Within the Cerrado, the dynamics of land occupation varies between the states with longer consolidated areas and the Matopiba, with more recent occupation. On the border between the states of Maranhão, Tocantins, Piauí and Bahia, the advance of agriculture over native vegetation is more intense, between 2000 and 2020, considering 5-year intervals, 76% of the expansion of agriculture in the region took place over native vegetation; in the other states of the biome, this percentage is less than 10% considering the same period. 

"In general, what can be seen in all biomes is that there is no need to convert natural vegetation into arable areas because there is already a lot of open land with agricultural aptitude and the Cerrado is no exception," says Moisés Salgado, of the MapBiomas team responsible for the agriculture survey and director of technology at Agrosatélite. "With the exception of the Amazon and Atlantic Forest, the other biomes have few demarcated conservation units, which hinders the work of landscape recovery. This reinforces the need for conservation of the remaining native vegetation areas, especially the Cerrado, which has already lost half of its original coverage", he highlights.

The evolution of the mapped irrigated area shows a 293% growth, from 819 thousand hectares in 1985 to 3,217 thousand hectares in 2020.  The area irrigated by central pivots, which accounted for only 8.5% of the total irrigated area in 1985, is responsible for 45.7% in 2020. In this period, the country's water surface had a retraction of 3.1 million hectares.  Since the early 1990s, Brazil has lost 15% of its water surface.  The watersheds with the highest rate of water use by central pivot are Paracatu (MG), Alto São Francisco (BA) and Alto Paranapanema (SP), the three with shrinking water surface in the last three decades.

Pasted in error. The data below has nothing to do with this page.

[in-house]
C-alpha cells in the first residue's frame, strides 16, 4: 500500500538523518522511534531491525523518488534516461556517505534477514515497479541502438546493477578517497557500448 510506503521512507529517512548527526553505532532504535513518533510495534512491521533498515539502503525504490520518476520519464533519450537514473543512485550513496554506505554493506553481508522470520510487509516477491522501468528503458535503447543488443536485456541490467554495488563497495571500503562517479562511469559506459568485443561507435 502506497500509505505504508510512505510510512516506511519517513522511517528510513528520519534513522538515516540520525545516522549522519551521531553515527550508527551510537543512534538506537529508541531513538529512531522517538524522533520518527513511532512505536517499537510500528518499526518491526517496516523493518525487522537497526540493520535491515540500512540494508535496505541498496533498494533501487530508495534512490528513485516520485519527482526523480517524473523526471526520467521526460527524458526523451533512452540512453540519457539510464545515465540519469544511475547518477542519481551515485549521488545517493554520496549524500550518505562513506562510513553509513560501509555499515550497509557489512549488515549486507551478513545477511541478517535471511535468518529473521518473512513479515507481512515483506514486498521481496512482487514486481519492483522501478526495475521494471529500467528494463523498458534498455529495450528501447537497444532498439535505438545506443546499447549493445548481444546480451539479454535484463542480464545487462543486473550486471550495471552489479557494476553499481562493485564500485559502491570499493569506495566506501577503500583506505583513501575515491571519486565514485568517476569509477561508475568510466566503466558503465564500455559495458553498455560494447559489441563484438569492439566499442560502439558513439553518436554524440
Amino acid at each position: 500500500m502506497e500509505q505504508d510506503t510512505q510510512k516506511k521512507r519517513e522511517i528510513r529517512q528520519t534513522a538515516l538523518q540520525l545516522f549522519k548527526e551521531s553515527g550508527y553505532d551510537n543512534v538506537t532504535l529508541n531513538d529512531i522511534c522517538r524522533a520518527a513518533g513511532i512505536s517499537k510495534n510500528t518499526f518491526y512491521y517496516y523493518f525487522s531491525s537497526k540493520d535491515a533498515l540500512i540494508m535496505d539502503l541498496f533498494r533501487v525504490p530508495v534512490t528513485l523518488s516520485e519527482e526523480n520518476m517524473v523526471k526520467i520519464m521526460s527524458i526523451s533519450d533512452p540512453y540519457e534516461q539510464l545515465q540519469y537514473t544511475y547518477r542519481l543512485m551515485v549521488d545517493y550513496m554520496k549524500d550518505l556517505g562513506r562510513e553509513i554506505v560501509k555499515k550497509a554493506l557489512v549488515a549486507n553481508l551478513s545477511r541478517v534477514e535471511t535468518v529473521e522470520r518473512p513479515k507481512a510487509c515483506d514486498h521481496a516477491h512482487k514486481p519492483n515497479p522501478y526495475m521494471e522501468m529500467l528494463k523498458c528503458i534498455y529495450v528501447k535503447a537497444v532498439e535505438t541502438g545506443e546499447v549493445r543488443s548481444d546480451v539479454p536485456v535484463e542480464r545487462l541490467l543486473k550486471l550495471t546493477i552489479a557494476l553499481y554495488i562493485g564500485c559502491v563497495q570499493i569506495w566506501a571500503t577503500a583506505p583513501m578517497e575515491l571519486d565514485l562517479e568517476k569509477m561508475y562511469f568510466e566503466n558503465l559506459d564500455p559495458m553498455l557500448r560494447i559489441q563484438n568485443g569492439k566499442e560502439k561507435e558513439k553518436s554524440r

"Although irrigation is the alternative for the farmer when there is water deficiency, it is not authorized in cases of crisis, like the one the country is facing now," explains Moisés. "The tendency is for water to decrease in Brazil, so the more conservative use of water in agriculture is fundamental for the future success of the activity," he adds. 

 

Other crops

The MapBiomas survey shows that, in the case of sugarcane, the mapped area grew by 291% between 1985 and 2020, when this crop occupied 9 million hectares - the equivalent to a quarter of the area of soybeans.

The coffee areas were mapped in the states with the largest planted areas, such as Minas Gerais, Espírito Santo, São Paulo, Bahia, Paraná and Goiás. In total, the mapped area grew 43% in the last three decades, reaching 804,000 hectares in 2020. 

The citrus survey was made in the state of São Paulo and shows a total of 31 thousand hectares in 2020.

Forestry, which had a five times growth in mapped area, went from 1.4 million hectares in 1985 to 7.5 million hectares in 2020.  The states with the largest mapped forestry areas are Minas Gerais, Paraná and Santa Catarina. 

Watch the event with the data presentation: